The vet resident suggested doing a complete work-up to see if we had other options. I felt terrible having to argue with this eager young vet student that she needed to kill my dog. But I knew it was the right thing to do.

      Sometimes we really do know more than the vet when it comes to our own pets.

  11. I’ve had to struggle with these decisions a lot lately. I’ve lost three family members (father, brother, mother) and three dogs in the last five years. A lot of loss. Obviously we didn’t get to choose “when” for my family, but there were still care decisions that needed to be made and tough choices…should my 84 year old mother have a “whipple” procedure to maybe address her bile duct cancer…and possible result in sickness and intestinal problems as a result? Or just leave her be. (we didn’t do it and she had a great 18 months).
    Do we put Becca through radiation and chemo and more to address her bone cancer? Radiation yes, chemo – one treatment and that was it – enough! I’m of the same mind as you – less treatment is better, you don’t have to do every known treatment to prolong things just because you can, sometimes it’s better to let nature take it’s course. Doctors are great, but I think sometimes we go to far. The last thing we want for any loved one is to suffer and sometimes you have to let go before you are ready.

    • Your comments are why hospice has been such a helpful tool– for people and for other animals.

      Sometimes it’s nice to have advice just about improving quality of life and decreasing pain.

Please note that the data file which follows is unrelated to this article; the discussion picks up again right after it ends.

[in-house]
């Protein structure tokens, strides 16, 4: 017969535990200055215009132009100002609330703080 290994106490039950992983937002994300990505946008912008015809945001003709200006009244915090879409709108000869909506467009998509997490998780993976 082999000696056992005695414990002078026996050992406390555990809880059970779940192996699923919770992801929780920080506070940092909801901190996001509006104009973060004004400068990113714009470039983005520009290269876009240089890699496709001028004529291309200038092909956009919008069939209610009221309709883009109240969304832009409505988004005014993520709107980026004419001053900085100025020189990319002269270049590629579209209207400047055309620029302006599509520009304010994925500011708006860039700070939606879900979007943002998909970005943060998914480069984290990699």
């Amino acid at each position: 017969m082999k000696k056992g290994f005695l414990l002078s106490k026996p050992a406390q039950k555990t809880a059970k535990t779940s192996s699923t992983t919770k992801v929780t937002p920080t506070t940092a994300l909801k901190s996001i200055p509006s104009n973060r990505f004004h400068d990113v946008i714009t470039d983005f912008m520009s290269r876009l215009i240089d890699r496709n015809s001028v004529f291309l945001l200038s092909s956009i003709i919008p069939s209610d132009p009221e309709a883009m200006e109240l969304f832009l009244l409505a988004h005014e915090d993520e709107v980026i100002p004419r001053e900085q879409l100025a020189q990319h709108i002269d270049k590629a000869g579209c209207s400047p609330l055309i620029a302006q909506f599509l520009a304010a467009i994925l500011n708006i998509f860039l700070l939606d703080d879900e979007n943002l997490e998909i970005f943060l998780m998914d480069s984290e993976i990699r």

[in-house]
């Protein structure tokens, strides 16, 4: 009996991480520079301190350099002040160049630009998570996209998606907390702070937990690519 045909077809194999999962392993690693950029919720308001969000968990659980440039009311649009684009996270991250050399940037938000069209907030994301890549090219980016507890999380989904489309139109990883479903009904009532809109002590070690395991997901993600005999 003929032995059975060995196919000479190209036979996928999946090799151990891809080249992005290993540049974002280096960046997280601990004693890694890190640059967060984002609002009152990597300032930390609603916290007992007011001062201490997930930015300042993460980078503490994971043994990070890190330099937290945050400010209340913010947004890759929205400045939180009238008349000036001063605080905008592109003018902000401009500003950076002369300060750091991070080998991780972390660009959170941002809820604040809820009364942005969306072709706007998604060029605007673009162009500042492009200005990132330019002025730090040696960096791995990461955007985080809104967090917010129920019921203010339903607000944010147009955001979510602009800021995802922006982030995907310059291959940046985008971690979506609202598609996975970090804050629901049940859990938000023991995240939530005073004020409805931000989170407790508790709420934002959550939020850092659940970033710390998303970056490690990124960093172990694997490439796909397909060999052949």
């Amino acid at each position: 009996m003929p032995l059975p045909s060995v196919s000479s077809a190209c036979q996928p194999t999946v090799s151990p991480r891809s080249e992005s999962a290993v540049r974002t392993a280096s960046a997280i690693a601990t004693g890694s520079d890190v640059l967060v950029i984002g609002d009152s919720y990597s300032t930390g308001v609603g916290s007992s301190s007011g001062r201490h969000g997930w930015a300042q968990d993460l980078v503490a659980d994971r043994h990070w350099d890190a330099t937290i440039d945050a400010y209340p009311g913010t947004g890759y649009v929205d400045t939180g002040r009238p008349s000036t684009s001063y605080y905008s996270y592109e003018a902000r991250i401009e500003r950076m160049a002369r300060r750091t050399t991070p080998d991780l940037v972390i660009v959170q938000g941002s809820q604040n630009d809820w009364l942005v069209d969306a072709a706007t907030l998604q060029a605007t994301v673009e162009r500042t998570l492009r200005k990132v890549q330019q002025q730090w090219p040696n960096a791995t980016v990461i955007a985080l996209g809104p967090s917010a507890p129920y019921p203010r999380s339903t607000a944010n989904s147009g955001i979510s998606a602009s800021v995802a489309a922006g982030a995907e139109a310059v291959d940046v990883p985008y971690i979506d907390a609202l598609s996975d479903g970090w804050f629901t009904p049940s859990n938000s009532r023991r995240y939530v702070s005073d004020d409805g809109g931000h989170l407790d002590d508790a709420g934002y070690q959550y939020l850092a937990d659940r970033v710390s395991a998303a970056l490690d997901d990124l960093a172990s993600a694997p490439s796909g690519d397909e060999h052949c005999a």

Sorry the past few years have been filled with loss. You’ve probably learned many lessons you’d have preferred not to learn.

  12. I think a key thing to consider is what constitutes life… Is life simpley turning oxygen into carbon dioxide or is it about living? Mity is not very well at the moment, and seems to be getting worse daily. I worry about him. He is slowly going death and blind, I worry that his world is becoming more scary, is he feeling more alone? Is he scared? But he still runs, he still plays, he still enjoys napping by the fire. He is still living. Yes, he runs slower, sleeps longer but he is not in pain and so for the moment we struggle on and we will until he is no longer enjoying a good quality of life. Then when the pain becomes too much, or his life becomes more of a chore than a joy we will call the vet and say goodbye.
    I think putting their quality of life before our own selfish wants and needs is the one thing we can do to repay them for all their loyalty and love.

    • Sorry to hear Mity is showing his age.

      My dog Agatha lived to 16 and she was nearly deaf and blind toward the end of her life. But I also think she was very happy.

      In fact, at sixteen years old, she got up to a little mischief. I came home from work one day to find she had gotten a loaf of bread off the top of the refrigerator. I can only guess she used a chair to get up on the table and then pulled the bread off the fridge.

      I think she had the time of her life.

      Dogs don’t know not being able to see or hear is a bad thing. They just adjust.

  13. My main concern with Kissy was her quality of life and our bond. About two weeks before I allowed the vet to give her that final needle, I asked him how much time he thought she had left. He said that quite honestly he couldn’t say for certain but suspected that it wasn’t much more than a month…that would have put it right around the Christmas/New Year holidays.